The Gears of War series has emerged as arguably one of the flagship franchises for the Xbox 360 system, and has arguably also inspired a wave of games which have taken many cues from it, alongside a general rise in third person shooters. Gears of War 3 marks the final chapter in the Gears saga. The final game has a noticeably greater level of polish than Gears of War 2 and retains the series' theme of testosterone-filled, blood-soaked mayhem. Though, at the same time, Gears 3 doesn't have quite as many 'wow' moments as you might expect. It isn't a quantum leap forward from the other titles in the series and it has some clear deficiencies. Nonetheless, it does make some nice improvements and remains an extremely solid game that will definitely satisfy those who enjoyed the Locust-killing insanity of the previous installments.
Gears of War really isn't known for its storyline, but it does still bear some mention in this review. The chaotic conflict between the human race, Locusts and the Lambent carries on right into the finale and is noticeably expanded on in some instances. The game begins with Marcus Fenix finding out that his father is still alive and that he may have a solution to the Lambent problem. Not one to sit around and wait for things to just simply happen, Marcus goes in search of his father, for the sake of the salvation of both the human race and his own soul. Of course, the mission isn't going to be easy - on top of having to face the Locusts and Lambent, you will also have to deal with the Stranded, who are increasingly resentful of the actions the Cogs have taken which have devastated them.
As you progress through the story, it's clear that Gears 3 is playing for keeps. A lot of lingering questions are answered, there are some unexpected reveals and surprise appearances along the way, and not everybody makes it to the end credits. There are some little threads left dangling that could be fleshed out in the expanded universe of Gears comics and novels, but there's nothing immediately apparent by the end that suggests further games.
If you've played the previous installments of the series, then you'll know what to expect in terms of the basic gameplay in Gears of War 3. The run and gun cover system remains as consistent as ever, though there are definitely other areas outside of the basics which have been shaken up a bit. The first and most quickly apparent of these is your team's AI. They are much less likely to simply stand there and watch you wriggle around and die when you have been downed by an enemy. Even if you have to crawl a little bit first, your comrades will more often than not quickly give you the tap of life to keep on going. It's much, much rarer for you to die this time around as a result of you waiting to be revived and a team-mate not coming to your aid. We personally found that there were only a handful of times that we died in such a manner, while the rest of the time our gory, explosive deaths were from particularly persistent Locusts and Lambents.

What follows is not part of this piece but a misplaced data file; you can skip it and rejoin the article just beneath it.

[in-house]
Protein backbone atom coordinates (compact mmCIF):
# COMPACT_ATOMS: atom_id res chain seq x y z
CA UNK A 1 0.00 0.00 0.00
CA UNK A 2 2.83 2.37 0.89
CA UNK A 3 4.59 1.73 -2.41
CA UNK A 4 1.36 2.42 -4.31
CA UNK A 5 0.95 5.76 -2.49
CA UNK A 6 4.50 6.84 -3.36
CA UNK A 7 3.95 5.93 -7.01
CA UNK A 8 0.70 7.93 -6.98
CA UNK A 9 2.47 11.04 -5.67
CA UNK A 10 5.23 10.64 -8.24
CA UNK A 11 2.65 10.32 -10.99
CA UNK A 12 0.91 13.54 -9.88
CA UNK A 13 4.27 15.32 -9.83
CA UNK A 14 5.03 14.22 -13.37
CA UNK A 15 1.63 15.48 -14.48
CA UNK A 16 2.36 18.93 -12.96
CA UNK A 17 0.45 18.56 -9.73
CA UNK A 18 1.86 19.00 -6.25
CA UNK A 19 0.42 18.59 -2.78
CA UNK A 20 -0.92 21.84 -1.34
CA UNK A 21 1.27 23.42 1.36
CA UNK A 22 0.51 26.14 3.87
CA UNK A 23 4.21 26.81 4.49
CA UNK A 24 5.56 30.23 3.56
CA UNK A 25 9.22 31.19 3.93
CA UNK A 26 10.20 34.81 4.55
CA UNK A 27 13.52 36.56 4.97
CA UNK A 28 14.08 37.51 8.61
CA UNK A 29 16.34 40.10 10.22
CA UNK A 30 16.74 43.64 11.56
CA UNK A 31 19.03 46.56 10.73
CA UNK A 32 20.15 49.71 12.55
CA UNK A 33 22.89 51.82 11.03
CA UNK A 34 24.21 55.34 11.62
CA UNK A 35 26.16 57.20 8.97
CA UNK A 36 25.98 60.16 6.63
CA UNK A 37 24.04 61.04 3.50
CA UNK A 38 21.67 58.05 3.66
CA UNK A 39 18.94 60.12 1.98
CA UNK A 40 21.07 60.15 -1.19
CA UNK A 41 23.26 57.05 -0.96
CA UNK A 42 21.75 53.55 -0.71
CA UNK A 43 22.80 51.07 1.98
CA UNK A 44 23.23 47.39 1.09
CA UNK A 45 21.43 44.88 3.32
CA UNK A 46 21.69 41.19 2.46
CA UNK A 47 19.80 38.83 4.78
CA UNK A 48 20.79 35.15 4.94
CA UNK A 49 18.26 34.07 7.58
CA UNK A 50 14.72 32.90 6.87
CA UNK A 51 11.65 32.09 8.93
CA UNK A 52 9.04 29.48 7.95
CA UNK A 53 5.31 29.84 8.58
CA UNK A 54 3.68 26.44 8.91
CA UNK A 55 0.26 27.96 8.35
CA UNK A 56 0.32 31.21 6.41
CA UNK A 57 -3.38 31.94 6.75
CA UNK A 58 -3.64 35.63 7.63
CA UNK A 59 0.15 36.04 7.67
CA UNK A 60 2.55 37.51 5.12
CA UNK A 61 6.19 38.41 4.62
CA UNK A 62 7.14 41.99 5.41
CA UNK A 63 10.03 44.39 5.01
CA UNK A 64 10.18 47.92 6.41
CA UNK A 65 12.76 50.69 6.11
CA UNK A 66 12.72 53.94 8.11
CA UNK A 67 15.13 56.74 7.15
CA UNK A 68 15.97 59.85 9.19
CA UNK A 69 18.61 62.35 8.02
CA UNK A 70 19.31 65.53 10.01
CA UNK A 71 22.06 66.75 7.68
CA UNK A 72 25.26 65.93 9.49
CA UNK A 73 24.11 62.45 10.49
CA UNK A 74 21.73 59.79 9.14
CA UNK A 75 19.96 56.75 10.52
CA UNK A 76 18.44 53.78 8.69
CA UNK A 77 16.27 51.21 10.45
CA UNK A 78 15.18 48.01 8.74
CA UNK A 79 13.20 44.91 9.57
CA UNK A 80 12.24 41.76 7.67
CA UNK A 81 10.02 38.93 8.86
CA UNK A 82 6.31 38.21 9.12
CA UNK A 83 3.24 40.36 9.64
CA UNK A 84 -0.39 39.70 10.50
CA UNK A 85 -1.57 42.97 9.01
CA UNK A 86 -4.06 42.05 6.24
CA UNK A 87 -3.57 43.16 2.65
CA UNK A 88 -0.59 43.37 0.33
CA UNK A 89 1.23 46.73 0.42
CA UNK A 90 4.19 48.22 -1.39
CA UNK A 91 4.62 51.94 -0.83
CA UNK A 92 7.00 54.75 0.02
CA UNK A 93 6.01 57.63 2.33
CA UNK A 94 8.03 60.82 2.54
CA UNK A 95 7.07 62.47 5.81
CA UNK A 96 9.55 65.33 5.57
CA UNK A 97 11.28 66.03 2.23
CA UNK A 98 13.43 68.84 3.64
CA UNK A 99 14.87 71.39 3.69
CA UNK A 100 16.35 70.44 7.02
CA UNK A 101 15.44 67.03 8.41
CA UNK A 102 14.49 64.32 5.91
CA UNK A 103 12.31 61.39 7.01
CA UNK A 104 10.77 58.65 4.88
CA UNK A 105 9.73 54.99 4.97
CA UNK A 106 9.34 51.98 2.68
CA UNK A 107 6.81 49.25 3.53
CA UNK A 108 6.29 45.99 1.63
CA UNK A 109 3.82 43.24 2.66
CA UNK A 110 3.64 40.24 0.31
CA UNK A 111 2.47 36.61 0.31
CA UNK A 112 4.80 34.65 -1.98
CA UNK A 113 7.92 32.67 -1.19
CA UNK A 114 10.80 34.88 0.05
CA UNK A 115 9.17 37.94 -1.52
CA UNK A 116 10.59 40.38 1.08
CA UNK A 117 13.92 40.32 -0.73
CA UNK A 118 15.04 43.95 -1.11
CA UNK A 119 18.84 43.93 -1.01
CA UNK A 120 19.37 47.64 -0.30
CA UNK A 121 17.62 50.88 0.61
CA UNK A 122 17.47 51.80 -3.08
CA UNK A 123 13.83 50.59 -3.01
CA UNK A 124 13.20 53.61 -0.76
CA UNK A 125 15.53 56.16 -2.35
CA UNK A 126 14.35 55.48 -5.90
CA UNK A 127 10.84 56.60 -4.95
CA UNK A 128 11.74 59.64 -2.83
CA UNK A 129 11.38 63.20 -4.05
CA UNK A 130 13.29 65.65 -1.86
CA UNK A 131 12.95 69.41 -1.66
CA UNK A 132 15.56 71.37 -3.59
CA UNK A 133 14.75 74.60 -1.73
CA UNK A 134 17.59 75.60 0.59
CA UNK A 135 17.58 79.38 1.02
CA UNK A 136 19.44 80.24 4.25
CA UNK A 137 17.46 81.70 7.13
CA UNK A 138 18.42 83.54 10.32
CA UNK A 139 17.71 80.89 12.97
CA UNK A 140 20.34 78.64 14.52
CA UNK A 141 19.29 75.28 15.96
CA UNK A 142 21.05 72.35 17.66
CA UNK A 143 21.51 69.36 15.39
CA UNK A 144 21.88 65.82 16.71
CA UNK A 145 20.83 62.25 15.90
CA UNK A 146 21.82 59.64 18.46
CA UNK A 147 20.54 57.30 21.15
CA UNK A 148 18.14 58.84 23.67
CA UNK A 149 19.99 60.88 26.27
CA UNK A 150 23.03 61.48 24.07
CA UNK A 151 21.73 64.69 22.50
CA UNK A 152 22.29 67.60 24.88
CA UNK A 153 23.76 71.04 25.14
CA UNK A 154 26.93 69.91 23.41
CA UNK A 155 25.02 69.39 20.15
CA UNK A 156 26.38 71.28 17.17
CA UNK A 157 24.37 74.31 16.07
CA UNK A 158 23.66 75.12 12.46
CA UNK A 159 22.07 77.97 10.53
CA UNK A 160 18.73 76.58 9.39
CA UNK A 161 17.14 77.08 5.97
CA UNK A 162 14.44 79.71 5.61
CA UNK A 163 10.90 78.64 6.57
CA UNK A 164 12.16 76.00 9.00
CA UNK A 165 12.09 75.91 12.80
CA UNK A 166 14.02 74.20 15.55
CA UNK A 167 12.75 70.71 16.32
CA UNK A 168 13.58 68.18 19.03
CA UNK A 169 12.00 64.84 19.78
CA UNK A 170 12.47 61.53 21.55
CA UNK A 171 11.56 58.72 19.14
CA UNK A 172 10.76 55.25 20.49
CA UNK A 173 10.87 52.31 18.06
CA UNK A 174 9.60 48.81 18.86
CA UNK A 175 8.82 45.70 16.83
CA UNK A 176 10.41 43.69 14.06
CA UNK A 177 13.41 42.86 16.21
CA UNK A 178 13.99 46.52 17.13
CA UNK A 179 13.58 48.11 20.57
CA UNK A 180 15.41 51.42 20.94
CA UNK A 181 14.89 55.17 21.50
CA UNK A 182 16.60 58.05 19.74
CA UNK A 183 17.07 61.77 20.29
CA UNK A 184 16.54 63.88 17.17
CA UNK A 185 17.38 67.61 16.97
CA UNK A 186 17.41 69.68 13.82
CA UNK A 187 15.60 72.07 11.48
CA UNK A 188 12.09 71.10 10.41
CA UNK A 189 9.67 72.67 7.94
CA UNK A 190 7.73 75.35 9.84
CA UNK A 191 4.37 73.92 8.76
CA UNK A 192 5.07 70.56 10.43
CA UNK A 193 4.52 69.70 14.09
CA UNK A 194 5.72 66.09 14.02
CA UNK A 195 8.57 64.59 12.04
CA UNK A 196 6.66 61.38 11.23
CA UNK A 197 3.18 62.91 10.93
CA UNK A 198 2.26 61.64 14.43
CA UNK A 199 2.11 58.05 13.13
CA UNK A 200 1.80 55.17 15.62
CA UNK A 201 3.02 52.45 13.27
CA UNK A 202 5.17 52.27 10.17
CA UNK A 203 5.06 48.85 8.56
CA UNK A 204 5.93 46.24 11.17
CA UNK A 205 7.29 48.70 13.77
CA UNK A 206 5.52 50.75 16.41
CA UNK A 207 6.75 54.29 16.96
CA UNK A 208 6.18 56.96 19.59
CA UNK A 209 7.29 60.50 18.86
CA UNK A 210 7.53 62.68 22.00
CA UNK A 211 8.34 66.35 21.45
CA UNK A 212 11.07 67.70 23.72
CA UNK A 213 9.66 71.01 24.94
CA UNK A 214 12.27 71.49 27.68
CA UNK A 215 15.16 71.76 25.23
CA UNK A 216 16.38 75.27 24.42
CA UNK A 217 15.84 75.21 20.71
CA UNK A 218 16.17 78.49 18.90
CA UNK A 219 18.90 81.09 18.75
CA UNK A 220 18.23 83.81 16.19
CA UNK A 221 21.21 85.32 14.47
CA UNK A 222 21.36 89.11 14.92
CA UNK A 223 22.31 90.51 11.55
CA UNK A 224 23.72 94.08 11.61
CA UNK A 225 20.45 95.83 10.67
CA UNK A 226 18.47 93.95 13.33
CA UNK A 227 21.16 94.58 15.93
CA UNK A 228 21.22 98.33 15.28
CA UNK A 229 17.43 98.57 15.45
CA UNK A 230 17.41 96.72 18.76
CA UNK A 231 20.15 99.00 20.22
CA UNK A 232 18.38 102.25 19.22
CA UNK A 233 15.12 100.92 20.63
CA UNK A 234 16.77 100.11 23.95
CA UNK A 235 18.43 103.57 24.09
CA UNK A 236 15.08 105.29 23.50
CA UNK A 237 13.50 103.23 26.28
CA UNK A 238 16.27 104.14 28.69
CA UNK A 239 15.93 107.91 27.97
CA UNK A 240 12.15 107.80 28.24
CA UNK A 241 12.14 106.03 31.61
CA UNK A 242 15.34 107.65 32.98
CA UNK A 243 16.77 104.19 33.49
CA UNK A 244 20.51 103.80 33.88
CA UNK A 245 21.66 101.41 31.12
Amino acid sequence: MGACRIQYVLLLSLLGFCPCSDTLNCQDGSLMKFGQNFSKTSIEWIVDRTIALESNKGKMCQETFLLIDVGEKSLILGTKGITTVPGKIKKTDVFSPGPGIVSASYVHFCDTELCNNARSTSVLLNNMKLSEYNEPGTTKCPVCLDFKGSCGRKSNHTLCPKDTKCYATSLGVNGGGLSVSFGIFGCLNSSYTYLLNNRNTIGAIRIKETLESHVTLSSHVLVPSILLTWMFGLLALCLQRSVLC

Speaking of which, there are more varieties of enemies than before, and they also come with an assortment of new weapons. While there are still the classic Locusts and the memorable Boomers, a few new types also step up to make their mark. One particularly large type of fiend has a special kind of grenade launcher called a Digger which, as you may be able to imagine, burrows under ground and explodes below your feet. These can be pretty easy to dodge at times as they leave distinctive chunks of earth flying up as they burrow, but in your hands it's a weapon that rightly makes the Locusts tremble.
Lying around the devastated lands, you'll also find the Retro Lancer. It has a slower rate of fire and is harder to control than the standard Lancer, but it also has some of its own advantages - it has a lot more 'kick' to it and the secondary weapon can be more effective when used in the right way. While a standard Lancer has a chainsaw bayonet, the Retro version has a single bladed bayonet. It requires a bit of space between you and your enemy to use, as your character has to take a running charge before skewering them to death. While it can be harder to set up and there is a meter indicating how long you can run for, it will kill almost any enemy it comes into contact with, and you'll never find yourself in a jousting situation as you would with a standard Lancer's chainsaw bayonet.
On top of the new weapons, there are also two mech suits available for use, which are very reminiscent of that seen in Aliens. You are able to take control of a loader whose main function is to carry and push large objects out of the way. You can also use it to stomp on other enemies, but it's really not effective in combat at all. On the other hand, the silverback suit is a much more impressive addition to your fighting arsenal. Not only can you kick and stomp enemies, you can also use a rechargeable machine gun to lay waste to the Locust hordes, as well as a set of powerful rockets. The suit itself will eventually break down over time, and its appearance will change as it takes damage, but it can endure quite a pounding before it explodes in spectacular fashion. You are given a warning before it blows itself up, giving you a chance to walk it right into Locust territory, abandon it and watch the grubs fry.
Expanding on the non-standard transport theme, there are also more vehicle sections in Gears of War 3 than its predecessors, and of a greater variety. There are three distinctly different vehicle types in the game, but thankfully they don't come across as being shoehorned in, and are both logical and justified in their inclusion given the way the game's story progresses. It's these vehicle sections that provide some of the crucial set pieces of the game.
The pacing of the game also seems to be very different this time around, informed largely by the kinds of environments you encounter. It's filled with action as always, but there is also a better use of more quiet moments, where long stretches of walking are punctuated by minimal skirmishes with glowies, before returning to a slower pace again. Parts such as these are very welcome and add atmosphere to the proceedings. This results in some sections having an almost survival-horror feel when combined with the environments, resulting in some genuinely creepy and unsettling moments.